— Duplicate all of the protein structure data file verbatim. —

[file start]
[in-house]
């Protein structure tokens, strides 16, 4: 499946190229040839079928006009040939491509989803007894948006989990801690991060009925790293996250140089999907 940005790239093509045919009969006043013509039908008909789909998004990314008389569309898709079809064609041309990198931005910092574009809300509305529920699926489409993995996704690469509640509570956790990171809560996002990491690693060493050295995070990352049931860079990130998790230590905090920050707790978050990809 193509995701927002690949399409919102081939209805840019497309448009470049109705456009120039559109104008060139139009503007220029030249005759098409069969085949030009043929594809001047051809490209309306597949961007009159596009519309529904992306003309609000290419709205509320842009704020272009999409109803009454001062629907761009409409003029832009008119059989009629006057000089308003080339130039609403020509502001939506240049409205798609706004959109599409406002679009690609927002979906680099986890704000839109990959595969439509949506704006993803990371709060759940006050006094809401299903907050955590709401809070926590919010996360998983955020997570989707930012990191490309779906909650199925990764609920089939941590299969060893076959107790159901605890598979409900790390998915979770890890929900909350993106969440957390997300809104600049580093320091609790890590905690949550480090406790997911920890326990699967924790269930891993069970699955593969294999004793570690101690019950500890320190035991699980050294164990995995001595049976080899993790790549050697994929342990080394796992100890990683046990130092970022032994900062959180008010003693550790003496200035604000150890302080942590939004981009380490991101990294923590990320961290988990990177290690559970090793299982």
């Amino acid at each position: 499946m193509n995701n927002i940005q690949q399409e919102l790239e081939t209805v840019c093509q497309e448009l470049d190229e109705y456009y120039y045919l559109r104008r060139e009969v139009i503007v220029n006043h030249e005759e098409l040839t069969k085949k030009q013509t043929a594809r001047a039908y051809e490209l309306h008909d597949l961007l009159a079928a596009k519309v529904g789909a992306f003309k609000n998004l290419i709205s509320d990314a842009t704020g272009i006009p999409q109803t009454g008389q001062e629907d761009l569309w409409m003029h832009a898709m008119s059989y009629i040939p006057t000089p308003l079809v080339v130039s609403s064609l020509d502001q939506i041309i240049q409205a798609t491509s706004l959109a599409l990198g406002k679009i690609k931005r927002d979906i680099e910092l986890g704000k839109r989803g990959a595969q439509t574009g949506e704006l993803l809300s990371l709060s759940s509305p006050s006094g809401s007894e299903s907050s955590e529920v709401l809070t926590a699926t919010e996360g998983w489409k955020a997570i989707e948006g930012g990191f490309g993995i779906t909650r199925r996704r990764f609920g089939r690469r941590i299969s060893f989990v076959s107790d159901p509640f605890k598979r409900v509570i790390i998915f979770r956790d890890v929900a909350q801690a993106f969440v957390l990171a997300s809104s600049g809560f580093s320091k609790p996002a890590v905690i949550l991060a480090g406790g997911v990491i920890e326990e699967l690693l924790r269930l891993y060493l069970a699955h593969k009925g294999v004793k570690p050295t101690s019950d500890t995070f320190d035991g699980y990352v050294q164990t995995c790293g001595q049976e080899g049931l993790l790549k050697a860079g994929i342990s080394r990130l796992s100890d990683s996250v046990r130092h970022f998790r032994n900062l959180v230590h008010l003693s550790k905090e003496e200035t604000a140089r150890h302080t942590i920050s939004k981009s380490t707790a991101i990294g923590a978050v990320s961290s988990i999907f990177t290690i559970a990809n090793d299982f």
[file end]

[in-house]
């Protein structure tokens, strides 16, 4: 499946190229040839079928006009040939491509989803007894948006989990801690991060009925790293996250140089999907 940005790239093509045919009969006043013509039908008909789909998004990314008389569309898709079809064609041309990198931005910092574009809300509305529920699926489409993995996704690469509640509570956790990171809560996002990491690693060493050295995070990352049931860079990130998790230590905090920050707790978050990809 193509995701927002690949399409919102081939209805840019497309448009470049109705456009120039559109104008060139139009503007220029030249005759098409069969085949030009043929594809001047051809490209309306597949961007009159596009519309529904992306003309609000290419709205509320842009704020272009999409109803009454001062629907761009409409003029832009008119059989009629006057000089308003080339130039609403020509502001939506240049409205798609706004959109599409406002679009690609927002979906680099986890704000839109990959595969439509949506704006993803990371709060759940006050006094809401299903907050955590709401809070926590919010996360998983955020997570989707930012990191490309779906909650199925990764609920089939941590299969060893076959107790159901605890598979409900790390998915979770890890929900909350993106969440957390997300809104600049580093320091609790890590905690949550480090406790997911920890326990699967924790269930891993069970699955593969294999004793570690101690019950500890320190035991699980050294164990995995001595049976080899993790790549050697994929342990080394796992100890990683046990130092970022032994900062959180008010003693550790003496200035604000150890302080942590939004981009380490991101990294923590990320961290988990990177290690559970090793299982």
């Amino acid at each position: 499946m193509n995701n927002i940005q690949q399409e919102l790239e081939t209805v840019c093509q497309e448009l470049d190229e109705y456009y120039y045919l559109r104008r060139e009969v139009i503007v220029n006043h030249e005759e098409l040839t069969k085949k030009q013509t043929a594809r001047a039908y051809e490209l309306h008909d597949l961007l009159a079928a596009k519309v529904g789909a992306f003309k609000n998004l290419i709205s509320d990314a842009t704020g272009i006009p999409q109803t009454g008389q001062e629907d761009l569309w409409m003029h832009a898709m008119s059989y009629i040939p006057t000089p308003l079809v080339v130039s609403s064609l020509d502001q939506i041309i240049q409205a798609t491509s706004l959109a599409l990198g406002k679009i690609k931005r927002d979906i680099e910092l986890g704000k839109r989803g990959a595969q439509t574009g949506e704006l993803l809300s990371l709060s759940s509305p006050s006094g809401s007894e299903s907050s955590e529920v709401l809070t926590a699926t919010e996360g998983w489409k955020a997570i989707e948006g930012g990191f490309g993995i779906t909650r199925r996704r990764f609920g089939r690469r941590i299969s060893f989990v076959s107790d159901p509640f605890k598979r409900v509570i790390i998915f979770r956790d890890v929900a909350q801690a993106f969440v957390l990171a997300s809104s600049g809560f580093s320091k609790p996002a890590v905690i949550l991060a480090g406790g997911v990491i920890e326990e699967l690693l924790r269930l891993y060493l069970a699955h593969k009925g294999v004793k570690p050295t101690s019950d500890t995070f320190d035991g699980y990352v050294q164990t995995c790293g001595q049976e080899g049931l993790l790549k050697a860079g994929i342990s080394r990130l796992s100890d990683s996250v046990r130092h970022f998790r032994n900062l959180v230590h008010l003693s550790k905090e003496e200035t604000a140089r150890h302080t942590i920050s939004k981009s380490t707790a991101i990294g923590a978050v990320s961290s988990i999907f990177t290690i559970a990809n090793d299982f």